Issue Date: July 5, 2010
Output Declines In U.S., Europe
The economic downturn continued to put a damper on chemical production in the U.S., Canada, Europe, and Japan last year, but output rose in China and Taiwan while holding steady in South Korea.
In the U.S., chemical companies began cutting back output in the latter part of 2008 as their customers, anticipating a drop in orders, stopped buying and worked down their inventories instead. By the start of 2009, chemical production was significantly below year-earlier levels. But as the lackluster year wore on, firms gently pressed the accelerator, raising output slowly through December.
U.S. output of just about every monitored chemical product was weaker in 2009 than in 2008. Production of basic chemicals dropped 6.7%, basic inorganic chemicals were off 7.2%, and organic chemicals slid 5.4%. In the general chemical products category, which slipped 10.7%, the index for pharmaceuticals and medicines, usually a strong sector, rose by a paltry 0.3%.
Chemical plant utilization in the U.S. actually rose for the year compared with 2008, from a decade-low 67.2% to a somewhat more respectable 74.0%. During the 2001 recession, plant utilization slipped only to 71.6%, an indication of how bad the recent slowdown was. Total U.S. manufacturing capacity utilization was scraping bottom in 2009 at 68.4%, still lower than the 69.0% seen in 2008. These figures are down even compared with the 2001 recession, when plants operated overall at 71.5%.
Almost all types of basic organic chemical production have fallen steadily in the U.S. over the past decade, but the drop in 2009 was particularly severe. Propylene output dropped by more than 10%, and production of aniline, butadiene, cumene, and ethylene oxide fell even more. Ethylbenzene, ethylene, and vinyl acetate held steady. And the production of some plastics, including polyvinyl chloride and both linear low-density and high-density polyethylene, grew slightly.
All categories of inorganic chemicals saw weak demand in the U.S., with production especially weak in chlorine, nitric acid, and sodium chlorate. Similarly, after a fairly strong 2008, all types of fertilizers saw steep output declines, with most dropping by more than 10%.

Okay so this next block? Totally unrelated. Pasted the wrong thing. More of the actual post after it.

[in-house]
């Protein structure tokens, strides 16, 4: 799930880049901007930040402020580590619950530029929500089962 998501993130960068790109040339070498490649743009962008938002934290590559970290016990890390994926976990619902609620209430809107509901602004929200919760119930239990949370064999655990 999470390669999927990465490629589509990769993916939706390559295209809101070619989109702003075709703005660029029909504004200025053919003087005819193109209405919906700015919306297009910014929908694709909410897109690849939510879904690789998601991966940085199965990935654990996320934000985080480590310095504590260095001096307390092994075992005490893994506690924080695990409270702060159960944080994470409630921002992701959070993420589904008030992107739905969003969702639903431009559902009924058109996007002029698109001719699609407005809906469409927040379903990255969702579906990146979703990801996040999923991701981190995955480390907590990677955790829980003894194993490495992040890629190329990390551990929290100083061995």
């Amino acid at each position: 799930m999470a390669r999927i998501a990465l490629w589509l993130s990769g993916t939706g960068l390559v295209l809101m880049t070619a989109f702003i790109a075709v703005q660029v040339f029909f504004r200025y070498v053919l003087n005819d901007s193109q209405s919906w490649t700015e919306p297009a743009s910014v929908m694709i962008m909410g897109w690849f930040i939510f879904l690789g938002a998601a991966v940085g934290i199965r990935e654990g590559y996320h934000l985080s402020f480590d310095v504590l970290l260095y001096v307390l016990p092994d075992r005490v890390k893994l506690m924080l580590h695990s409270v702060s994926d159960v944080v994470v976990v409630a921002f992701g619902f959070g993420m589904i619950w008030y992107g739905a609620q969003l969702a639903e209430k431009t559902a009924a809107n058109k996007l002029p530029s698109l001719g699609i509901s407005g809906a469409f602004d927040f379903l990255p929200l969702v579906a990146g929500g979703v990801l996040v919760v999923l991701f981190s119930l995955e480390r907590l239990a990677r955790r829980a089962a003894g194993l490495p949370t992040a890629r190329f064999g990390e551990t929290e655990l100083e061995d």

And the U.S. synthetic fiber industry continued its long downward spiral. Nylon output was off 14.0%, and olefin and polyester fiber production fell 13.8% and 11.8%, respectively.
On the whole, however, the U.S. chemical industry had a better production year than did manufacturing as a whole. Reduced spending by both consumers and businesses pushed total production of manufactured goods down 11.4%. Durable goods such as automobiles, furniture, and appliances were especially hard-hit. Luckily for the chemical industry, many of its wares go into nondurable items and day-to-day necessities such as soaps and medicines. Although production of nondurable goods was down 5.6% compared with 2008, chemical output as a whole was down only 4.8%.
Similarly, in Canada chemical makers fared a bit better than manufacturers overall. The Canadian chemical sector saw production slip by 10.7% in 2009, compared with 13.3% for all manufacturing. Demand dropped for most of Canada’s major organic chemicals. Production of ethylene, Canada’s highest-volume organic chemical, dropped nearly 12%, to 4.3 million metric tons. Canadian production of inorganics also fell, except for sodium hydroxide, and even fertilizers such as ammonium nitrate—usually a boon to Canada’s chemical sector—suffered from weaker demand.
The most recent year that C&EN could obtain data for Europe is 2008. Although the numbers were on the books before Europe bore the full brunt of the downturn, the region produced fewer of many important key chemicals that year. A few key organics posted especially sharp production declines, including ethylene, which was down 8.5%, and benzene, which shrank by 16.4%.
Production of many inorganics in Europe also declined, although output of chlorine actually increased by 3.9% in 2008. The boost in chlorine fed a 7.1% increase in polyvinyl chloride output in Europe, but the rest of the major plastics saw a decline in production. Meanwhile, European fertilizer makers produced significantly less urea during 2008 but, curiously, much more ammonium sulfate.
In Asia, Japanese chemical output mirrored the slowdown in the U.S. and Europe, but in Taiwan and China, factories increased production. South Korean chemical output remained steady or turned positive.
In Japan, output increased in a few categories of chemicals in 2009, including organics such as benzene, ethylene, and styrene. But output of inorganics dropped sharply—all by more than 10%. Japan’s plastics production was also down across the board. Polypropylene output, for example, dropped 16.0%.
Taiwan was a different, more positive, story. The small island nation increased its output in all categories of organic chemicals, especially in purified terephthalic acid, ethylene, and styrene. It also boosted output slightly in fertilizers, plastics, and man-made fibers.
South Korea was able to maintain its chemical production with a 5.3% increase overall. But it saw a relatively significant uptick in ethylene and propylene production of 5.2% and 9.1%, respectively.
From the limited information available about China’s chemical output, it appears that the developing nation is working to supply its own basic chemicals from domestic sources. Production of benzene jumped 15.0%, and ethylene increased by more than 4%. Inorganics output rose only slightly, with the exception of sulfuric acid, which jumped by 16.6% in 2009.
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